In a mordantly comedic coming-of-age story, 15-year-old Leigh believes she's the "patron saint of death." Not only did Leigh's parents move the family away from the California coast to operate a graveyard, but her sister has leukemia, her best friend Emily was killed by a falling tree, and death seems to be everywhere Leigh turns (she works selling gravesites to mourners). Yet after meeting a young Mexican gravedigger named Dario, Leigh's life at the cemetery starts looking up; the quirky graveyard regulars begin to grow on her, and she makes a new friend who reminds her of Emily. Debut author Longo provides Leigh with an offbeat, sarcastic worldview, revealed through Leigh's chatty running commentary about the people and events around her. Leigh's expressive inner monologues and witty observations about life and death vacillate from cynical and disassociated to deeply emotional: "I am the last person to hold her," Leigh muses as she buries a newborn baby. A strong heroine, multicultural cast, and eclectic contemporary setting make Longo's story stand out. Ages 12–up. Agent: Melissa Sarver, Folio Literary Management. (Aug.)

[Page ]. Copyright 2014 PWxyz LLC

Reviewed by PW Annex Reviews (Publishers Weekly Annex Reviews)

In a mordantly comedic coming-of-age story, 15-year-old Leigh believes she's the "patron saint of death." Not only did Leigh's parents move the family away from the California coast to operate a graveyard, but her sister has leukemia, her best friend Emily was killed by a falling tree, and death seems to be everywhere Leigh turns (she works selling gravesites to mourners). Yet after meeting a young Mexican gravedigger named Dario, Leigh's life at the cemetery starts looking up; the quirky graveyard regulars begin to grow on her, and she makes a new friend who reminds her of Emily. Debut author Longo provides Leigh with an offbeat, sarcastic worldview, revealed through Leigh's chatty running commentary about the people and events around her. Leigh's expressive inner monologues and witty observations about life and death vacillate from cynical and disassociated to deeply emotional: "I am the last person to hold her," Leigh muses as she buries a newborn baby. A strong heroine, multicultural cast, and eclectic contemporary setting make Longo's story stand out. Ages 12–up. Agent: Melissa Sarver, Folio Literary Management. (Aug.)

[Page ]. Copyright 2014 PWxyz LLC

Reviewed by School Library Journal Reviews (SLJ Reviews 2014 June)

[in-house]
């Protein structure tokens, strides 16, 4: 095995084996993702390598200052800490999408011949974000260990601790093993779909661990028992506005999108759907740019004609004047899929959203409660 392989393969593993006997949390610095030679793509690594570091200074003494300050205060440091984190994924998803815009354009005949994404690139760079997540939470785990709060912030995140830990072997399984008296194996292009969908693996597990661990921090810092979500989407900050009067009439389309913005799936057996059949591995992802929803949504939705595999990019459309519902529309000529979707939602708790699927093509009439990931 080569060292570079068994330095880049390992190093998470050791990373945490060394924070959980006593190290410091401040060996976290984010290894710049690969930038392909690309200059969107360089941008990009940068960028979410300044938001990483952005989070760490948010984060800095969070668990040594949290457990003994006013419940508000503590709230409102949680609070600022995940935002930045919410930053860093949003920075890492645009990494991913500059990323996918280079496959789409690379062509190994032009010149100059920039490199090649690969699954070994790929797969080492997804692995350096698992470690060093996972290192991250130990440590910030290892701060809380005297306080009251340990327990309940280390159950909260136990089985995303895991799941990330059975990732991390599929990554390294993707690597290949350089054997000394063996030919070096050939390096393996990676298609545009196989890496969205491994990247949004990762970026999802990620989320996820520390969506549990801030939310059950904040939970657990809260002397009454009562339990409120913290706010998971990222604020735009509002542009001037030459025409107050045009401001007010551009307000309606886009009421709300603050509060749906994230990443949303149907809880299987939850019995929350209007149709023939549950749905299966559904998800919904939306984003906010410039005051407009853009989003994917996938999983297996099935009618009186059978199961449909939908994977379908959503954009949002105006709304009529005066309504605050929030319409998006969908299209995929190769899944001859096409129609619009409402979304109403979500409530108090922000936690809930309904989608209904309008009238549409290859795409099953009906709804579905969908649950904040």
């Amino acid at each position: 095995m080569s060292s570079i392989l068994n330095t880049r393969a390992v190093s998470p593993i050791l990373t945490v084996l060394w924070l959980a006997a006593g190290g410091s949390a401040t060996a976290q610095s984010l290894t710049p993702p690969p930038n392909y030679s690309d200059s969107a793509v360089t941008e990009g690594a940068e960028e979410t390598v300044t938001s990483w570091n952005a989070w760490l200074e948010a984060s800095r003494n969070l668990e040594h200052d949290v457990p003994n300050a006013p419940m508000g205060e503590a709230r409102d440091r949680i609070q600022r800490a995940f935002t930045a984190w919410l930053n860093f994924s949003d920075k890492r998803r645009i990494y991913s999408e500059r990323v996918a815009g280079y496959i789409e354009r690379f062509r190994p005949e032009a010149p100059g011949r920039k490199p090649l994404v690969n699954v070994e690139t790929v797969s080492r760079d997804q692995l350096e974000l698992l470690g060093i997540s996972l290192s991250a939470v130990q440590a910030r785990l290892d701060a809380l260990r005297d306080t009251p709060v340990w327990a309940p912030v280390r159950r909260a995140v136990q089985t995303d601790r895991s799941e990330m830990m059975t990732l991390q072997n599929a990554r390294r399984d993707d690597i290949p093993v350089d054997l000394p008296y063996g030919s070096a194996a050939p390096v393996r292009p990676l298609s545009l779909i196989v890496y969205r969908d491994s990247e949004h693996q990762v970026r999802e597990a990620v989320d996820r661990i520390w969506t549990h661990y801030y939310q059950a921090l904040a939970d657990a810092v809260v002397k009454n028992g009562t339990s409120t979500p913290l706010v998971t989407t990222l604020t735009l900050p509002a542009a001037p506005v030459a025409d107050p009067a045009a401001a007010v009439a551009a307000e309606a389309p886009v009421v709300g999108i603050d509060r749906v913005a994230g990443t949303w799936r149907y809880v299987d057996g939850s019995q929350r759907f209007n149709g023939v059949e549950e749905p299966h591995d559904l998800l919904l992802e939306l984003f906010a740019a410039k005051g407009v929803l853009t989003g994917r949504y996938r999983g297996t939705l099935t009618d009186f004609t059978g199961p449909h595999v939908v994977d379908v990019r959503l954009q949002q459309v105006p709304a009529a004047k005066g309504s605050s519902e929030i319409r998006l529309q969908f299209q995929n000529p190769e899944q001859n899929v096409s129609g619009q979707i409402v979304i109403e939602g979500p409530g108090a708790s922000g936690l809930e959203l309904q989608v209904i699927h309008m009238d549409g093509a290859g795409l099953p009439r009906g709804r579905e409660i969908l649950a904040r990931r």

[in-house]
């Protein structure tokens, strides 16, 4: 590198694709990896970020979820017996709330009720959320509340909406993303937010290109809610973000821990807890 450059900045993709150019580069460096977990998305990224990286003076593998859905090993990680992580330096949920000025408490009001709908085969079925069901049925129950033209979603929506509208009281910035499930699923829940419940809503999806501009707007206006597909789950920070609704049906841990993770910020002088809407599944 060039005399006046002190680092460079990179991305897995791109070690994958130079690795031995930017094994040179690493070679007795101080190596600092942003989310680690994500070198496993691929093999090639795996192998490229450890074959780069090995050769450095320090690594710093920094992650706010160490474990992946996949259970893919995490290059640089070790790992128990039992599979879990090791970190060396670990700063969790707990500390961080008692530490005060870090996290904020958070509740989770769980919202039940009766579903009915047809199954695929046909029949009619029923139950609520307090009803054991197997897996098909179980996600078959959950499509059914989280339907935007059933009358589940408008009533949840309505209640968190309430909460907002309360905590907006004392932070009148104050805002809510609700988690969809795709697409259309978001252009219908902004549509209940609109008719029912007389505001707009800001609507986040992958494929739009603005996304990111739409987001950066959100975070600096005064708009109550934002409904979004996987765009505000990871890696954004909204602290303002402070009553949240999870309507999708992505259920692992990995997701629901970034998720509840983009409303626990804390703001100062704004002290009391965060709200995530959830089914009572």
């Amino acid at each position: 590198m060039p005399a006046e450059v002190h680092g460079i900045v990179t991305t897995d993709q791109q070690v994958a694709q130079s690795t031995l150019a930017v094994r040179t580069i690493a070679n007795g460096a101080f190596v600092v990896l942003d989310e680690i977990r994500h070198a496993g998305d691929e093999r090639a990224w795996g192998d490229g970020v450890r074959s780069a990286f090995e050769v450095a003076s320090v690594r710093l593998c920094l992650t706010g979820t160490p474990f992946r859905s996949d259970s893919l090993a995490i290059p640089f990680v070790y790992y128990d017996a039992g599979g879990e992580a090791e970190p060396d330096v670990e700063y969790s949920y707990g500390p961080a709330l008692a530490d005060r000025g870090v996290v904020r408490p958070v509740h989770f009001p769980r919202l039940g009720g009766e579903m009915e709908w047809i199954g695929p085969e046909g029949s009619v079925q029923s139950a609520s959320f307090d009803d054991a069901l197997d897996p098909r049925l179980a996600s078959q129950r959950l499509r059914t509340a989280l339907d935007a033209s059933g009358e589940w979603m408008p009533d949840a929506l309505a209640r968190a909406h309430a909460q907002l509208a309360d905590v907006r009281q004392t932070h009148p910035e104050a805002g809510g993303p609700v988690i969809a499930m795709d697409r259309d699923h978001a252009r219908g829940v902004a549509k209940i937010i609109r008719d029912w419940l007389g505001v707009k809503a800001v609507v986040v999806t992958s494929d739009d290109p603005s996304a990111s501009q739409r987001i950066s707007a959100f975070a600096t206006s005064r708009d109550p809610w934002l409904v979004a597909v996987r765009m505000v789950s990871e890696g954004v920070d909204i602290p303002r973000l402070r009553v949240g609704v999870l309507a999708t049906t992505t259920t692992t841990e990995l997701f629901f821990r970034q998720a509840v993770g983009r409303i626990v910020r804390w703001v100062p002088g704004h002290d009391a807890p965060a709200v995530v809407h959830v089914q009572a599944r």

Gr 7 Up—Instead of returning home at the end of a summer spent with their grandparents, Leigh and her older sister Kai receive two one-way bus tickets to Hangtown, CA. Their father has bought a graveyard and the family is moving. For the past three years, Leigh has been a stalwart support system for Kia while she battled cancer, and although the cancer is now in remission, Kai's health feels tenuous. And there's Emily, Leigh's best friend, who died over the summer. Her parents are neglectful and disengaged, and her father expects her to work after school in the graveyard office. Longo has crafted a complicated and multilayered narrative, the root of which is the story of a young girl who feels that death follows her. Leigh's aggressive sarcasm is at first off-putting, but soon it becomes clear that it masks a lot of pain. She resists making friends because she feels that being friends with her is to invite the specter of death. Leigh's worst fears are confirmed when Dario, the 20-year-old Mexican immigrant who works at the cemetery (and Leigh's crush), tells her that her birthday, November 1st, is the Day of the Dead in Mexico. Dario says she is like La Caterina, patron saint of the dead. It is through Dario's friendship, Kai's love, and the intrepid perseverance of Elanor, a girl who desperately wants to be her friend, that Leigh emerges from her grief and solidly joins the world of the living. An impressive debut novel—simultaneously hilarious, clever, and poignant.—Ragan O'Malley, Saint Ann's School, Brooklyn, NY

[Page 125]. (c) Copyright 2014. Library Journals LLC, a wholly owned subsidiary of Media Source, Inc. No redistribution permitted.